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The Original
Analytical Engine

The Diogenes Club:  Mr. Charles Babbage
The Diogenes Club:  Ada Byron Augusta, Countess of Lovelace
Mr. Charles Babbage
1792-1871
Ada Byron Augusta
Countess of Lovelace
1815-1852
In 1837, Mr. Charles Babbage, Lucasian Professor of Mathematicas at Cambridge, Fellow of the Royal Society and co-founder of the British Association for the Advancement of Science, the Royal Astronomical Society, and the Statistical Society of London. began research into the Analytical Engine, a mechanical digital computer which was the true precursor to today's computer's.  Babbage resigned this professorship in 1839 to devote full attention to the Analytical Engine, envisioned as a mechanical inspiration of great minds of the Victorian age.  Unfortunately, backers for this steam-powered, brass-instrument wonder did not materialize and the machine was never completely finished in his lifetime.  Augusta Ada Byron, daughter of Lord Byron, was estranged from her father due to divorcement.  Her mother strove to influence her daughter away from a "poetic" bent and Ada, being rather "mathematical" and not very poetic at all, went along.  She was an unusual combination of art and science and met Mr. Charles Babbage at a dinner party.  Their conversation, including references to Babbage's Analytical Engine, intrigued Ada and this interest turned to a flurry of letters and communications which eventually led to Ada's suggestion to Babbage that he write a plan for how the engine might calculate Bernoulli numbers. Babbage suggested that she do this and this plan, is now regarded as the first "computer program."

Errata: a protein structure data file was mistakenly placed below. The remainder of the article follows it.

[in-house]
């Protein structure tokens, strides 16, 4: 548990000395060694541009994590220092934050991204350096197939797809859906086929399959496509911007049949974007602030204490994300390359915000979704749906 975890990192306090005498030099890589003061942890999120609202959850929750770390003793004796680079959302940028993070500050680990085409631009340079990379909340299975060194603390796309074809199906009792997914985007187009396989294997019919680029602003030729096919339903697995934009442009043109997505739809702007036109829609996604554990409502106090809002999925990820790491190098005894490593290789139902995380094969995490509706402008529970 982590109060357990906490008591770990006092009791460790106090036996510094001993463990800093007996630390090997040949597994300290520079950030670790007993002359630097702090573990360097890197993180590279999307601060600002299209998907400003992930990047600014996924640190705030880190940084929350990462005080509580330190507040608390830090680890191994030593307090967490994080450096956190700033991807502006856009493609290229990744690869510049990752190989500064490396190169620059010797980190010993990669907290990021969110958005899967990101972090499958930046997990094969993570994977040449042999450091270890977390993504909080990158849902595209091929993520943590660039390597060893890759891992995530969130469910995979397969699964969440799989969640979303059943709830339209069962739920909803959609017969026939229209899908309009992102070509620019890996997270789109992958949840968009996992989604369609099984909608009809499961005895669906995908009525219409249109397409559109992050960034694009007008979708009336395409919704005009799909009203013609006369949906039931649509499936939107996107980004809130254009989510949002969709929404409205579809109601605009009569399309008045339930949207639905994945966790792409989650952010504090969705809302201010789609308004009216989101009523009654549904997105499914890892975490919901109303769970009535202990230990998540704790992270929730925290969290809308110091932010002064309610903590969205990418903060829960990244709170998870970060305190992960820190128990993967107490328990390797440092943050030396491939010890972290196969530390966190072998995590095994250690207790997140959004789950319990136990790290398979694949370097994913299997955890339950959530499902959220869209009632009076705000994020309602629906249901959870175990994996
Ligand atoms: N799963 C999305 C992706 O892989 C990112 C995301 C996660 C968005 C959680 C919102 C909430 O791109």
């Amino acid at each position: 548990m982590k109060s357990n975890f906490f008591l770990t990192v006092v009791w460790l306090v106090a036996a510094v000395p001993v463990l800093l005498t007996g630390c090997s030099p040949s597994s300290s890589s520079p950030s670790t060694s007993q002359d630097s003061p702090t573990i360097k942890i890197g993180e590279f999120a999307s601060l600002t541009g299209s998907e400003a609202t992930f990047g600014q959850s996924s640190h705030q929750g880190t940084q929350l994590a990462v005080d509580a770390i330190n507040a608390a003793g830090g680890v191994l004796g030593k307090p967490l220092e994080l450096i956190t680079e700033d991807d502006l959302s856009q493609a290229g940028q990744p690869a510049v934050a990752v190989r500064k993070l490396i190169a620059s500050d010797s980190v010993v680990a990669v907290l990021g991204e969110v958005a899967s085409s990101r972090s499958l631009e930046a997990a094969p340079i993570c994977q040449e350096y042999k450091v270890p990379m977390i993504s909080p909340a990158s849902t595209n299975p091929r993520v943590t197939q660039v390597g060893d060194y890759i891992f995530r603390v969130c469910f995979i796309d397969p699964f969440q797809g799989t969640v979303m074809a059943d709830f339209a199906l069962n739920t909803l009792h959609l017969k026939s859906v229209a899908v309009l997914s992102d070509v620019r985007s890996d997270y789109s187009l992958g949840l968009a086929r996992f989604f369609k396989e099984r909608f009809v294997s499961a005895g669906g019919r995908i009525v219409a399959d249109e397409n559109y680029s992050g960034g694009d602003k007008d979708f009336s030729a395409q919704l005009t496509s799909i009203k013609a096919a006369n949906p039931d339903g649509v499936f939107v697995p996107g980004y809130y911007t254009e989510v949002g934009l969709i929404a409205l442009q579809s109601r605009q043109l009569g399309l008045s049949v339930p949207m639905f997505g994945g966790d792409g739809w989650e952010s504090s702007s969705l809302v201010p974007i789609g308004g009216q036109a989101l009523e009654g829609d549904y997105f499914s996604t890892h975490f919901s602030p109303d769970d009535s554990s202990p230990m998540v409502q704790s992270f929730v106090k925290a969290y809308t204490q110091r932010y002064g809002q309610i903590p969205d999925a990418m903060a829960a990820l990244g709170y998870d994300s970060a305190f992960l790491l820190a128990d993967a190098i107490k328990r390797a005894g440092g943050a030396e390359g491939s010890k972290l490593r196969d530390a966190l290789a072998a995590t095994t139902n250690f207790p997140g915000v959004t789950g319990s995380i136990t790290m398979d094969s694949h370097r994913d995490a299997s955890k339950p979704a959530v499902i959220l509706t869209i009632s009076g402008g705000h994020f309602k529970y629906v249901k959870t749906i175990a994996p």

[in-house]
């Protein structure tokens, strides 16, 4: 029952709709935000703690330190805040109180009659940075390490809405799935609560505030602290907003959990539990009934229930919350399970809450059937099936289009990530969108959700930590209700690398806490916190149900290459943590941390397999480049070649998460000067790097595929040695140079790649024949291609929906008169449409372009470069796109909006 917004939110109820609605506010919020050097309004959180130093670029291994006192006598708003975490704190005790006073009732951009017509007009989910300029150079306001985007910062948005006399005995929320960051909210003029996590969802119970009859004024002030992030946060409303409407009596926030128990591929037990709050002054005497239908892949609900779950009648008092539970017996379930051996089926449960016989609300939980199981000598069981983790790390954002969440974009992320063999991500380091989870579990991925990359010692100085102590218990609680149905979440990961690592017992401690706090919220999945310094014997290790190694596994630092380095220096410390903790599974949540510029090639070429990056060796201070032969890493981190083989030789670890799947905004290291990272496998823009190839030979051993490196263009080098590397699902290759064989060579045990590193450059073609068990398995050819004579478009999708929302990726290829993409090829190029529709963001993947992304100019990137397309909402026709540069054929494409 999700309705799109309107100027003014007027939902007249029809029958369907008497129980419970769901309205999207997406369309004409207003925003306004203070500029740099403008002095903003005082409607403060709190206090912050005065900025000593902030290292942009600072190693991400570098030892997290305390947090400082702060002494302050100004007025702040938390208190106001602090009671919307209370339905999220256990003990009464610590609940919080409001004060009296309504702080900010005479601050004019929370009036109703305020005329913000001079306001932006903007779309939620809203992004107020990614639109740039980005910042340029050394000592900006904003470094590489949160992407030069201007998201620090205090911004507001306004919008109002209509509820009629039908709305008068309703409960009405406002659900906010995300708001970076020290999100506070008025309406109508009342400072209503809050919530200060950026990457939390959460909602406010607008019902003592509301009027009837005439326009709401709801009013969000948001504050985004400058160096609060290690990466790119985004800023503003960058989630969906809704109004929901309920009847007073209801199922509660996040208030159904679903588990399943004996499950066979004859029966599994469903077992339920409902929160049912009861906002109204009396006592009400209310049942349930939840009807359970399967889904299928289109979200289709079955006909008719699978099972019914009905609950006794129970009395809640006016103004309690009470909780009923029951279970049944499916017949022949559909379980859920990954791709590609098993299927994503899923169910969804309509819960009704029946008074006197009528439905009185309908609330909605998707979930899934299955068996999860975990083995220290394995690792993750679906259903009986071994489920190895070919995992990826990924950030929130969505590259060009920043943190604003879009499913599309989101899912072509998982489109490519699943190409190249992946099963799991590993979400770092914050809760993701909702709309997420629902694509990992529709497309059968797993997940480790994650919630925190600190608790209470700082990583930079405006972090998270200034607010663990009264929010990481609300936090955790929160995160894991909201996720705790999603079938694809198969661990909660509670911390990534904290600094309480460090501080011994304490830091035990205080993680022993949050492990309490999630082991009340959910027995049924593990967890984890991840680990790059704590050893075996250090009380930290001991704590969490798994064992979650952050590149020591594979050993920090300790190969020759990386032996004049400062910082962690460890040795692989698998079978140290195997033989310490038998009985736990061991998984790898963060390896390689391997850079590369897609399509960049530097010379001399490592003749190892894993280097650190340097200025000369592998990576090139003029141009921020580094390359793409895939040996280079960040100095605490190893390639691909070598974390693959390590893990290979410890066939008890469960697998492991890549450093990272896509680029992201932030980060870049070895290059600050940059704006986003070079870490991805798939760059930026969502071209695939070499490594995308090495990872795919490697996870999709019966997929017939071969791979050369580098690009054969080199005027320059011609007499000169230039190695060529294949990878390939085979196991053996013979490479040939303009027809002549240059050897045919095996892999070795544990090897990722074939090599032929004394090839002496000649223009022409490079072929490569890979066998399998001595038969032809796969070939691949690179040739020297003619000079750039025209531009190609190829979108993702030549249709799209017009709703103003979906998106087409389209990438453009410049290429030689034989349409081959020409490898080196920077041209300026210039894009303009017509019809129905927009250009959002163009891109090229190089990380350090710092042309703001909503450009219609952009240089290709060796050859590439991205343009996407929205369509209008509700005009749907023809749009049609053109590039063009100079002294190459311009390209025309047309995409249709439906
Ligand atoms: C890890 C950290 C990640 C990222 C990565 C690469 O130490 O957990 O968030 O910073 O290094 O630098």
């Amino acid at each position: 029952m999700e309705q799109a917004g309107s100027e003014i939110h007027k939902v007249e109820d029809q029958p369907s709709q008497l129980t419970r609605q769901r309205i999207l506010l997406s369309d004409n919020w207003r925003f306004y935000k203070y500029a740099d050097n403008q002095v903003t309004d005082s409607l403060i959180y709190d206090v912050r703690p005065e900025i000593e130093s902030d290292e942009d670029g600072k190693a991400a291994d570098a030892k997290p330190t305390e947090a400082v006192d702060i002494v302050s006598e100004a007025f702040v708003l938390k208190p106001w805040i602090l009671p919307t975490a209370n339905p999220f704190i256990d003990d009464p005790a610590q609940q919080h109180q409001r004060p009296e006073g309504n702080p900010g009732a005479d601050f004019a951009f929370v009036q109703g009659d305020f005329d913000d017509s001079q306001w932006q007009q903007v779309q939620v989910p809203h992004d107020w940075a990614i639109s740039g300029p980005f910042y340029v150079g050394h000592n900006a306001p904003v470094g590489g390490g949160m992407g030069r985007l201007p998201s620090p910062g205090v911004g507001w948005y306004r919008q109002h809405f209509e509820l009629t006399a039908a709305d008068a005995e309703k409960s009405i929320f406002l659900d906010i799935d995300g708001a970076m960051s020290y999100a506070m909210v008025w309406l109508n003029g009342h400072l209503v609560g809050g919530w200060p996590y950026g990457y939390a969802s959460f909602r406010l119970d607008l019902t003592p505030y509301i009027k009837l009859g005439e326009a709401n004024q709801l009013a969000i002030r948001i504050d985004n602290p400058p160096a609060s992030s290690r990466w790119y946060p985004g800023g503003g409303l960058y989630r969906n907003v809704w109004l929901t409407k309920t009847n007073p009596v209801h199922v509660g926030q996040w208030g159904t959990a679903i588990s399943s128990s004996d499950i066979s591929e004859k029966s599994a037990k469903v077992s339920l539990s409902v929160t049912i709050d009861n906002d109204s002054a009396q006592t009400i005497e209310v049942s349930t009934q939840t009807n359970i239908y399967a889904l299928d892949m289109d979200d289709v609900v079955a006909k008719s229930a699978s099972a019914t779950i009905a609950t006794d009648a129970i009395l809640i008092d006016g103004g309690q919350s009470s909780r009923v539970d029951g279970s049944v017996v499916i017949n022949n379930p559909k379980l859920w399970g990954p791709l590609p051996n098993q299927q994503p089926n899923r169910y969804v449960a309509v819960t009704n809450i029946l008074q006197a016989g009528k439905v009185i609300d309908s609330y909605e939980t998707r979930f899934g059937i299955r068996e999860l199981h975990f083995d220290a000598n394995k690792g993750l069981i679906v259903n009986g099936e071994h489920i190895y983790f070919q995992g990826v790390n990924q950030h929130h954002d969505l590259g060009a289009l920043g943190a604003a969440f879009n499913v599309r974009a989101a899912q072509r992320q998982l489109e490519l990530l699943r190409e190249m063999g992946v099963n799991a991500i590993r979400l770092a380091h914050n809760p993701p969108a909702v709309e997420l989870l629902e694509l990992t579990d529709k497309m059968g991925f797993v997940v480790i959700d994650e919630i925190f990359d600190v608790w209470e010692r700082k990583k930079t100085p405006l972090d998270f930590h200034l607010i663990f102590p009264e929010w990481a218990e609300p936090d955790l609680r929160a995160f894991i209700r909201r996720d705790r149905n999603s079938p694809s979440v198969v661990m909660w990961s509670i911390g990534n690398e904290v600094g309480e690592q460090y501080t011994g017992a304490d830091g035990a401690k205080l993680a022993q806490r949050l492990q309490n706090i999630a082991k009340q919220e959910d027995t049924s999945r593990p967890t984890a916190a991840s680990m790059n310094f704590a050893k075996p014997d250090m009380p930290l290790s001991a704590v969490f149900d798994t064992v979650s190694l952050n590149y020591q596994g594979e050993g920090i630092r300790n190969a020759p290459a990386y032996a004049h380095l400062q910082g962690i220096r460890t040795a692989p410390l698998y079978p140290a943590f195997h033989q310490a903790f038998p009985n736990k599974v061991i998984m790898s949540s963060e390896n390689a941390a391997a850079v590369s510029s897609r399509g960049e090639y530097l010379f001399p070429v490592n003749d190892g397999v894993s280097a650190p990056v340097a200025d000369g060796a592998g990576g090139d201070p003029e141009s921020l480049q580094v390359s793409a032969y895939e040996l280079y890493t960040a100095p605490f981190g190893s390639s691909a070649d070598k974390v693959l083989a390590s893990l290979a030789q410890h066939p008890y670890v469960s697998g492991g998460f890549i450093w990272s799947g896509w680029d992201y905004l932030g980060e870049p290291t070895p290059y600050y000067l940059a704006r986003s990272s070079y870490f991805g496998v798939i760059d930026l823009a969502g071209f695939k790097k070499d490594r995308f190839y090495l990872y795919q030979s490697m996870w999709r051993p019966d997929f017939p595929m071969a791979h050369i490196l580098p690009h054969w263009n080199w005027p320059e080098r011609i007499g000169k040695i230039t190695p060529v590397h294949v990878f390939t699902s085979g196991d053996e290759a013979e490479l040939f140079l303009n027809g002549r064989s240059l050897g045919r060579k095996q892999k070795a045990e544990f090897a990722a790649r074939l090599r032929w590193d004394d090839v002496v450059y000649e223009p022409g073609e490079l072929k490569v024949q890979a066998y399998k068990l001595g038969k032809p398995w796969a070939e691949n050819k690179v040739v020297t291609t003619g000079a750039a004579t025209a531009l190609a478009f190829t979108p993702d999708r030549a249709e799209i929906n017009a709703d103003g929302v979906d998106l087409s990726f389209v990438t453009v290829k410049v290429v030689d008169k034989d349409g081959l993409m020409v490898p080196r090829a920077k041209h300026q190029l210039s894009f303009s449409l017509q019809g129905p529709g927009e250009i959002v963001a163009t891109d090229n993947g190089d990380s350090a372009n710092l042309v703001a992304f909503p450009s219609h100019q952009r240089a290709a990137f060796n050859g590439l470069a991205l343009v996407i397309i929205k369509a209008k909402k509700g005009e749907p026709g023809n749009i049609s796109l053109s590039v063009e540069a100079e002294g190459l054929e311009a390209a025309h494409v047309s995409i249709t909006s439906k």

The Diogenes Club:  Mr. Charles Babbage's Analytical Engine
Sherlock Holmes, especially, and Doctor Watson would have been aware of the existence of Babbage's plans for the Analytical Engine, however, it was not until the printing of:
From Baker Street to Binary 
          by Henry Ledgard, E. Patrick McQuaid and Andrew Singer
Elementary Basic 
          by Henry Ledgard and Andrew Singer 

                      and 
Elementary Pascal
          by Henry Ledgard and Andrew Singer
that Sherlockians were aware of the extent of their knowledge of this machine.  Scans of the covers of these educational pastiches are pictured below.  For more in depth information about the Original Analytical Engine, please review the information found in these books and by selecting the link on the Analytical Engine graphic, above.
The Diogenes Club:  From Baker Street to Binary
The Diogenes Club:  Elementary Basic
The Diogenes Club:  Elementary Pascal

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